• IBM zEnterprise System - Network SecurityJuly 2010 Physical Infrastructure The physical security provided by the customer’s secure system environment will continue to apply to zEnterprise. This typically consists of aspects such as: Lock and key areas (i.e. badge access to the physical systems lab and restricted areas) Locked systems and physical infrastructure (locked covers and access panels) Employee access control (IDs and passwords) to system administrative functions at the system consoles, HMC and SE This existing physical security is enhanced by the following new networking hardware features offered in the zEnterprise System: Dedicated and private networking hardware equipment which reside within the frames of the zEnterprise System and zBX under locked covers that reduces the number of typical physical network hops reducing the scope of security vulnerability All administration and management interfaces for the new networking hardware equipment are provided exclusively via the Unified Resource Manager (HMC) New Unified Resource Manager (HMC) administrative roles and passwords for secure access to the HMC for network virtualization configuration settings New OSA-Express3 OSM and OSX CHPID types for the Intranode Management Network and Intraensemble Data Network which contain new system Unified Resource Manager firmware that provide secure access control to the internal networks (which cannot be defined on the same physical CHPIDs/ports used as OSD connections to access the customer managed external data networks) An OSX CHPIDs identifies and verifies the physical switch to which it is connected. If the switch is not the expected/supported zBX TOR switch, then an alert is raised, and a Call Home event is generated. Logical Security The next layer in the framework describes security features related to the network, server and End-point. System z supports many security features related to this layer including: Network security – Identification, authentication, and encryption using TLS/SSL SSH and IPSec, network isolation and access control using IP Filters, Firewalls, VLANs, and other technologies. Sserver and end-point security – Operating System and middleware/application identification, authentication and access controls, security managers such as RACF, administrative roles and passwords, Operating System specific security features, zVM security features, I/O configuration (e.g. using IOCDS NOTPART in device candidate list or HCD) security features, logging, and other capabilities. 9
  • IBM zEnterprise System - Network SecurityJuly 2010 The existing features (listed above) continue to be available and can be deployed within a zEnterprise system. However, zEnterprise also introduces several key advanced network security features for the IEDN in support of the new heterogeneous multi-tier, multiplatform, virtualized workloads that can be deployed in a zEnterprise ensemble. These new capabilities are provided by the Network Virtualization Management (NVM) component of the Unified Resource Manager and include the following network virtualization and isolation features: The ability to define multiple distinct virtual networks in the IEDN with platform enforced access controls for all network access points in the IEDN. These virtual networks can be viewed as distinct security zones and exploit VLAN technology for strict isolation of these networks across a common shared physical network fabric (IEDN). The OSA-Express3 OSX CHPID also includes the OSA ISOLATE function (assures virtual server isolation for shared OSA). The ability to associate virtual servers and optimizers within an ensemble with one or more virtual networks. All virtual servers and optimizers must be explicitly associated with a virtual network in order to access the IEDN. When combined, these two features provide administrators the ability to deploy workloads with distinct security and isolation requirements into zEnterprise nodes within the ensemble while retaining complete network separation of the servers comprising each workload in the IEDN. The following figure provides a summary of the previous topics illustrating the network access control system architecture provided by the zEnterprise Unified Resource Manager. 10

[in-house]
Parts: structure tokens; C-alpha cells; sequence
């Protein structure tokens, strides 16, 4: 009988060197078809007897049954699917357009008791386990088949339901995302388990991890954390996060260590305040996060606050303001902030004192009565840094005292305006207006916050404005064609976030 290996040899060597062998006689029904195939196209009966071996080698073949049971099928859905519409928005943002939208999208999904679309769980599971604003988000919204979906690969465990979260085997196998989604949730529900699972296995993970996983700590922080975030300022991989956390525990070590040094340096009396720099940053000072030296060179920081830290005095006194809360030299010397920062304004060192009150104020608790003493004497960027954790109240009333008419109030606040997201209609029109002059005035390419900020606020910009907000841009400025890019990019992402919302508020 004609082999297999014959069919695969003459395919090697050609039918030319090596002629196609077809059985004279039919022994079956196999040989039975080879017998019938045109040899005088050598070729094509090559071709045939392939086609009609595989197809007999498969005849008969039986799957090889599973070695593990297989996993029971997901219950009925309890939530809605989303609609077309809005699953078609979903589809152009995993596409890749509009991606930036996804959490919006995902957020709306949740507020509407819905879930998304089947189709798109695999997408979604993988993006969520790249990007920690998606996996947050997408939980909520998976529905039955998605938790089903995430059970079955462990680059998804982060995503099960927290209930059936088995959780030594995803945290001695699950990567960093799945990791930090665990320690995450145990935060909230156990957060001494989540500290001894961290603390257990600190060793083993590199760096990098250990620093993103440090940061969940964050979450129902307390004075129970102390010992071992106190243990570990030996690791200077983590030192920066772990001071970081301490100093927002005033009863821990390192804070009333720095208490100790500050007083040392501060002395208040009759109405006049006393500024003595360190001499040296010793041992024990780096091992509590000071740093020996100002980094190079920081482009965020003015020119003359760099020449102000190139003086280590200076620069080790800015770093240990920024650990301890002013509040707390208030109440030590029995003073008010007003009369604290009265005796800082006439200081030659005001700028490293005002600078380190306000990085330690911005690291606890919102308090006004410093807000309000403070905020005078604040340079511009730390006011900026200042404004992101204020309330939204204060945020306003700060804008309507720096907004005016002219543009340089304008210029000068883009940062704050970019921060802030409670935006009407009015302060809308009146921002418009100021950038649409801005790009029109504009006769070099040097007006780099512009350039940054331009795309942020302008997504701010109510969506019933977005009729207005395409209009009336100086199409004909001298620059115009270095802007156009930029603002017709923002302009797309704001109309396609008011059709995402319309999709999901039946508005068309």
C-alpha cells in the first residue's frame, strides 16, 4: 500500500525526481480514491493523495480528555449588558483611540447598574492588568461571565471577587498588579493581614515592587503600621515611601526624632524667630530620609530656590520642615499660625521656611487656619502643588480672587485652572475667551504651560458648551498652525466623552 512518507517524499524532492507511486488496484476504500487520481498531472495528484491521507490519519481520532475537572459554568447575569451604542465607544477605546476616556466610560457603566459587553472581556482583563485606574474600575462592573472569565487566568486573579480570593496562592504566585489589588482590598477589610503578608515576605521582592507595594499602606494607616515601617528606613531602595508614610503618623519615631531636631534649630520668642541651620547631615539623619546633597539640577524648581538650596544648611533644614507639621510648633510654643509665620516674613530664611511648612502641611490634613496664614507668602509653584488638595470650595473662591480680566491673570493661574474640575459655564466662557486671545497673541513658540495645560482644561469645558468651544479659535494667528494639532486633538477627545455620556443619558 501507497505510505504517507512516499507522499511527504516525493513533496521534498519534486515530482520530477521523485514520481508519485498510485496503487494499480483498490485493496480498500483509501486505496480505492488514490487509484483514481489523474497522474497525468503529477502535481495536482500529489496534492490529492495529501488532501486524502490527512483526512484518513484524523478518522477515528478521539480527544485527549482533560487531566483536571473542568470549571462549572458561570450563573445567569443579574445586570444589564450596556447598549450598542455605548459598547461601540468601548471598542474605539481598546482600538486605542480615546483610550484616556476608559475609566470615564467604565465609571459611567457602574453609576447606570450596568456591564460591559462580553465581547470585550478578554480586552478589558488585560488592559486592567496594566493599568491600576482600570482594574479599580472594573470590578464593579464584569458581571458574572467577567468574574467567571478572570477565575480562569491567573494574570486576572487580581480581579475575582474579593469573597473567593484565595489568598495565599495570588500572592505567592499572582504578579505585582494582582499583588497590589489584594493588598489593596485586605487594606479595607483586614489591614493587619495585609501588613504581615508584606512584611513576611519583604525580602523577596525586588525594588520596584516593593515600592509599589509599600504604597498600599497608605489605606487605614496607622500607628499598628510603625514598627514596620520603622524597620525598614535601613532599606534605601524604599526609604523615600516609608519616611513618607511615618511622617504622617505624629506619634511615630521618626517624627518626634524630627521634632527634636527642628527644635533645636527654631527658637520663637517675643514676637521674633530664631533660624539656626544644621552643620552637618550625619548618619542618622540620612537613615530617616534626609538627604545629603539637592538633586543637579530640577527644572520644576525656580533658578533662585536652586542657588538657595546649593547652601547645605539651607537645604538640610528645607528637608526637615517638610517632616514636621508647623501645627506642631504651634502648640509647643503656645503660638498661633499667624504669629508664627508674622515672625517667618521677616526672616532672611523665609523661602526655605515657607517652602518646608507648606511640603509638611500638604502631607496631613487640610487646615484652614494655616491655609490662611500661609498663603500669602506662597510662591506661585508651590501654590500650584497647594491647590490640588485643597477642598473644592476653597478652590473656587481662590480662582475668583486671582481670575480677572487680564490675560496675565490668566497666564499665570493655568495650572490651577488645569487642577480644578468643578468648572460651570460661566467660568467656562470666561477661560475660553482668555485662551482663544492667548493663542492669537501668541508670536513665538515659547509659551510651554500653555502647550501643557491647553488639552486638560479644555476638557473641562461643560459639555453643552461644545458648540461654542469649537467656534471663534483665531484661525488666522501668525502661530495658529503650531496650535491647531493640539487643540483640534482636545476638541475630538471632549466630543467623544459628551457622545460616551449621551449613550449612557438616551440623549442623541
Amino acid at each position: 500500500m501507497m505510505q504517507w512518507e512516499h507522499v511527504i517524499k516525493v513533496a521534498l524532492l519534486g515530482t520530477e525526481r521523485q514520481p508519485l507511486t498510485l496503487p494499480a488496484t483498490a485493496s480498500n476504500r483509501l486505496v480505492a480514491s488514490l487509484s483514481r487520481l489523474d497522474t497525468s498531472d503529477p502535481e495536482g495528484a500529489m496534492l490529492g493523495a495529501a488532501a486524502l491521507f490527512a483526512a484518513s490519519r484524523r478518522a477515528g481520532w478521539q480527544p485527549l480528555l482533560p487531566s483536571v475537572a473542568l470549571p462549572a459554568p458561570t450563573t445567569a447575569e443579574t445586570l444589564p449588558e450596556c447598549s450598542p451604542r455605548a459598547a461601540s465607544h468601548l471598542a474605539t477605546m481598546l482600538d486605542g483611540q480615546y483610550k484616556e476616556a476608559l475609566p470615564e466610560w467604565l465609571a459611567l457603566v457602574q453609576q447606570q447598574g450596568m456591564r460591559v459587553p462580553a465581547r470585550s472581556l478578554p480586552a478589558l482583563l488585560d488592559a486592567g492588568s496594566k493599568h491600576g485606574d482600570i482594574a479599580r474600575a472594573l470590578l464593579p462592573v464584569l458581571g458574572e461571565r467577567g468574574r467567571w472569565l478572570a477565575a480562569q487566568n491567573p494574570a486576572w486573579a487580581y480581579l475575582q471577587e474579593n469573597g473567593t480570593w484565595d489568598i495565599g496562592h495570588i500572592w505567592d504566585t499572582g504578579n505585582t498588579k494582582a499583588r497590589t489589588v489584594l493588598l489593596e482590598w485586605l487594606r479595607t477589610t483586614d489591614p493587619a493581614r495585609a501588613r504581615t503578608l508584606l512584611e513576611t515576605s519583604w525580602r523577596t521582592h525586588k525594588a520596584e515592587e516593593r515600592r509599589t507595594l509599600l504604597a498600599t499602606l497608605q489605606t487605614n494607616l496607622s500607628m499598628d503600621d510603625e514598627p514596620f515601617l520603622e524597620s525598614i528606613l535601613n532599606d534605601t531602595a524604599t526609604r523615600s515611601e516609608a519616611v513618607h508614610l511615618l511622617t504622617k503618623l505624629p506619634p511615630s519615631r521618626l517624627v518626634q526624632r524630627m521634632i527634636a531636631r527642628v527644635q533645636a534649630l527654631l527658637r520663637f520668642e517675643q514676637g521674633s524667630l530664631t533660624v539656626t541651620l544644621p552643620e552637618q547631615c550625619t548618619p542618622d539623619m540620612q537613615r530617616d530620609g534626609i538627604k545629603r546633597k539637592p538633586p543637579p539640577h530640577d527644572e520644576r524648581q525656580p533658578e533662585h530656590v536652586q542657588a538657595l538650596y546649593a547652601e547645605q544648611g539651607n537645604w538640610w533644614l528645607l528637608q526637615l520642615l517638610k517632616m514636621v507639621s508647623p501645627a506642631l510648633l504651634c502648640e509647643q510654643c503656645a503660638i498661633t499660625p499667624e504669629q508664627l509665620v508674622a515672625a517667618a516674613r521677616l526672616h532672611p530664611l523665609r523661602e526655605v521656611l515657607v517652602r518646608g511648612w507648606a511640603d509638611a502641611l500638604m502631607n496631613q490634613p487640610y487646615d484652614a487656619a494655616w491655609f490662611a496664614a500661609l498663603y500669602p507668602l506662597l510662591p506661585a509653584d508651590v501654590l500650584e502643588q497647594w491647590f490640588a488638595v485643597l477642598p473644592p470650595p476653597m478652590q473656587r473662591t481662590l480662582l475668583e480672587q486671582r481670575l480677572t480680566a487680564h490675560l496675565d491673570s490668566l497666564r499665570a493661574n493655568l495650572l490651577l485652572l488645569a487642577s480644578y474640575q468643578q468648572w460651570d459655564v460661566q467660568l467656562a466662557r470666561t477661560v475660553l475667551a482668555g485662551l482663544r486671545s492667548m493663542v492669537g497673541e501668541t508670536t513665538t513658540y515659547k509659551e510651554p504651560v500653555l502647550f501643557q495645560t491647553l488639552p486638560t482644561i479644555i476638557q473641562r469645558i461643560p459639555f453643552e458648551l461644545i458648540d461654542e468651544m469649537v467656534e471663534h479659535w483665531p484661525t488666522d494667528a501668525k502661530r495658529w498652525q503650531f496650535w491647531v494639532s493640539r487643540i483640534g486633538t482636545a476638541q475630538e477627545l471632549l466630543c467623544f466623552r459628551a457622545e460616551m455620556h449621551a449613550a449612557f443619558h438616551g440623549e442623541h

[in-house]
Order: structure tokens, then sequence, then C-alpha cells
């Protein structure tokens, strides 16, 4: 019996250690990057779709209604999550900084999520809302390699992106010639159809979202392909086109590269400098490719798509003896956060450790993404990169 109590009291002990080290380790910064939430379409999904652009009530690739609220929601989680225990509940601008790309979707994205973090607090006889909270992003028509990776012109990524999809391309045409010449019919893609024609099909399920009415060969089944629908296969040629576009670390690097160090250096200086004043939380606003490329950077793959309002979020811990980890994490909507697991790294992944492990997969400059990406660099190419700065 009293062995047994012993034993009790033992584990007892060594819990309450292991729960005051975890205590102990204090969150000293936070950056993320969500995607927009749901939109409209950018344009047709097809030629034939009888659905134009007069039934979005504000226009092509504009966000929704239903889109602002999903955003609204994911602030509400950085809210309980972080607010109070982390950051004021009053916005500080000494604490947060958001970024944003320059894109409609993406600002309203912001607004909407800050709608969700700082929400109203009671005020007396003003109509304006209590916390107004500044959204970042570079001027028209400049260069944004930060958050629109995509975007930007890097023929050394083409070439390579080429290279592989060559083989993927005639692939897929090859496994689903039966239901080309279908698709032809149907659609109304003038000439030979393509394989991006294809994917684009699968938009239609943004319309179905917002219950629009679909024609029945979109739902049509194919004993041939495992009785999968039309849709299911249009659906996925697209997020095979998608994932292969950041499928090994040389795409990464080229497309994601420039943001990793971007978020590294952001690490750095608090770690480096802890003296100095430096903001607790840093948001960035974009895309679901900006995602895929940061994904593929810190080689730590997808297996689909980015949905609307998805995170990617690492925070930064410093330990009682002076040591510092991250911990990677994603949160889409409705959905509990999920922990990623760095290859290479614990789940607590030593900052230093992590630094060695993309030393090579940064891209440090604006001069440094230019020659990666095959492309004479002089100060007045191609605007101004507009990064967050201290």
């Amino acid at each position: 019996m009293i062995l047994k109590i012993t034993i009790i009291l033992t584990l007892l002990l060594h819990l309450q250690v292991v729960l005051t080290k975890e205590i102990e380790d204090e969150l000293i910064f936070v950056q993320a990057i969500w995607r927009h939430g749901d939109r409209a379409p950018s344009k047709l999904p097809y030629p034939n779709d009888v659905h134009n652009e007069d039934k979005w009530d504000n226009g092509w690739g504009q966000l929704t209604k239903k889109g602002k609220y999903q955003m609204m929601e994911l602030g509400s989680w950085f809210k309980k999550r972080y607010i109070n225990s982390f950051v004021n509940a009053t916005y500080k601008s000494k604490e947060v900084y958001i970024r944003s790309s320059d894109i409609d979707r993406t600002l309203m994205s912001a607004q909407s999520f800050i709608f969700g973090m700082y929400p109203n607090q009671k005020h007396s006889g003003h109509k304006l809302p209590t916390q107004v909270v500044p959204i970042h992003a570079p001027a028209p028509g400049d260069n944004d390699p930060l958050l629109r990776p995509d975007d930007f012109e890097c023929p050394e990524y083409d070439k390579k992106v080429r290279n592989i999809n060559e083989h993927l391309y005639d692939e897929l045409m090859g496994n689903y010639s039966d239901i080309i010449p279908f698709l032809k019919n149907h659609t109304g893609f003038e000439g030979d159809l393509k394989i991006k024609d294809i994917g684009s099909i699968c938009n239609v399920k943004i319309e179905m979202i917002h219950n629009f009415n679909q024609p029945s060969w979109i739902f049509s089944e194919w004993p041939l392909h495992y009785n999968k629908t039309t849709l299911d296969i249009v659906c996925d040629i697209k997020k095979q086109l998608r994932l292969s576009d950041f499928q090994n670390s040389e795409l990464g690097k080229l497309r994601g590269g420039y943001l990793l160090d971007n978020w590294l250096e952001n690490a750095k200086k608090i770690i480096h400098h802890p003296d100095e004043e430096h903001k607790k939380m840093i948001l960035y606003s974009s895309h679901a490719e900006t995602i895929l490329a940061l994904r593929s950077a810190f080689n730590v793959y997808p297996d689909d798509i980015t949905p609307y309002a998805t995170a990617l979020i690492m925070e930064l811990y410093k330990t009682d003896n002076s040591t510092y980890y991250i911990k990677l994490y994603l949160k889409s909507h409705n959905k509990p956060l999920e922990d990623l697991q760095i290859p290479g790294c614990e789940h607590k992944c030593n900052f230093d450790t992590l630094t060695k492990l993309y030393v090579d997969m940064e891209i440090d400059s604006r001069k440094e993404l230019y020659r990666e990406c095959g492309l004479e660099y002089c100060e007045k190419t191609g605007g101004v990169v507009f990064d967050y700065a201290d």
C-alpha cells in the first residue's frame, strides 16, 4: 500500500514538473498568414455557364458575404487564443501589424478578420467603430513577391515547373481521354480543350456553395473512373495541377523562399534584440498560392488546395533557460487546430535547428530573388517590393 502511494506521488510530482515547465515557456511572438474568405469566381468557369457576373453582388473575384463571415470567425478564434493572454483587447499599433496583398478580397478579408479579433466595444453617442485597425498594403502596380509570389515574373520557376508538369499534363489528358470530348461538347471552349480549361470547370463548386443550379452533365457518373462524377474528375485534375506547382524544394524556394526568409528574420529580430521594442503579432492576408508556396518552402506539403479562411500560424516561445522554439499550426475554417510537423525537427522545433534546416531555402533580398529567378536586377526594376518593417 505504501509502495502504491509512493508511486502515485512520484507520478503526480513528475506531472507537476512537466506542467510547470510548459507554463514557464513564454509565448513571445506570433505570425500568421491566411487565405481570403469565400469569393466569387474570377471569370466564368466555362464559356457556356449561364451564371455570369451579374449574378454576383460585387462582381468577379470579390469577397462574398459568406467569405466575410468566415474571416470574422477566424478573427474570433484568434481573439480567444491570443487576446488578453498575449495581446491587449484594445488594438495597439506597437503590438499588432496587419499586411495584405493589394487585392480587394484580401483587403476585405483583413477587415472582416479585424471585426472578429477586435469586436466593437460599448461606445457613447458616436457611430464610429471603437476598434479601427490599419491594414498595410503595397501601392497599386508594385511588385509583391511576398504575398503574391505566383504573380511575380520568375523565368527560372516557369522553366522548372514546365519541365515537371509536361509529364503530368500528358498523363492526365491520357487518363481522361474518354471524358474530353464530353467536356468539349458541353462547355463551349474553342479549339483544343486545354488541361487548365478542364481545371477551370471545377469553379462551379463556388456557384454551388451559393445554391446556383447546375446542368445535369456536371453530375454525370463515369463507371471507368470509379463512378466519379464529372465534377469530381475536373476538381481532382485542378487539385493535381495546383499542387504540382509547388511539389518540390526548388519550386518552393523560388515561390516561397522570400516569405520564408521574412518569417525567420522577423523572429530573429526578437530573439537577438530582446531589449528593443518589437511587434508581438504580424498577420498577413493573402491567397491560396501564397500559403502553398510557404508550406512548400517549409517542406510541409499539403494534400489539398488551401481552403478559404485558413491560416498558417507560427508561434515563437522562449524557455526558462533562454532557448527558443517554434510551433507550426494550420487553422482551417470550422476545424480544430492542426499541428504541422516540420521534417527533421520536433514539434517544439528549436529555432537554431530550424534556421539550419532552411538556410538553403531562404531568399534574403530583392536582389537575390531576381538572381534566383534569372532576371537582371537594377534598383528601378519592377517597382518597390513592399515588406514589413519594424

• IBM zEnterprise System - Network SecurityJuly 2010 Figure 5: zEnterprise Network Access Control As virtual networks are defined and provisioned, the Unified Resource Manager will push all relevant network configuration information to the virtual switch (hypervisor) and physical switches within each node of the ensemble. These virtual and physical switches within the Ensemble will then serve as the access control points for the IEDN. All ensemble network traffic must pass through one or more of these applicable network access control points. Operating Systems that are to be loaded into virtual servers must coordinate their network VLAN configurations with the Unified Resource Manager (VLAN configuration). If the Operating System attempts to use to a virtual network to which it does not have access to (authorization) it will fail to connect. The NVM component of the Unified Resource Manager also supports the following additional network security features for the IEDN: Access controls are provided for the enablement of each external port on the zBX TOR switch. Using the Unified Resource Manager an administrator must enable physical TOR switch ports by defining the specific VLANs (and MAC addresses for access to zBX system resources by servers that are not part of the ensemble) that are to be granted access to the TOR switch (ports). 11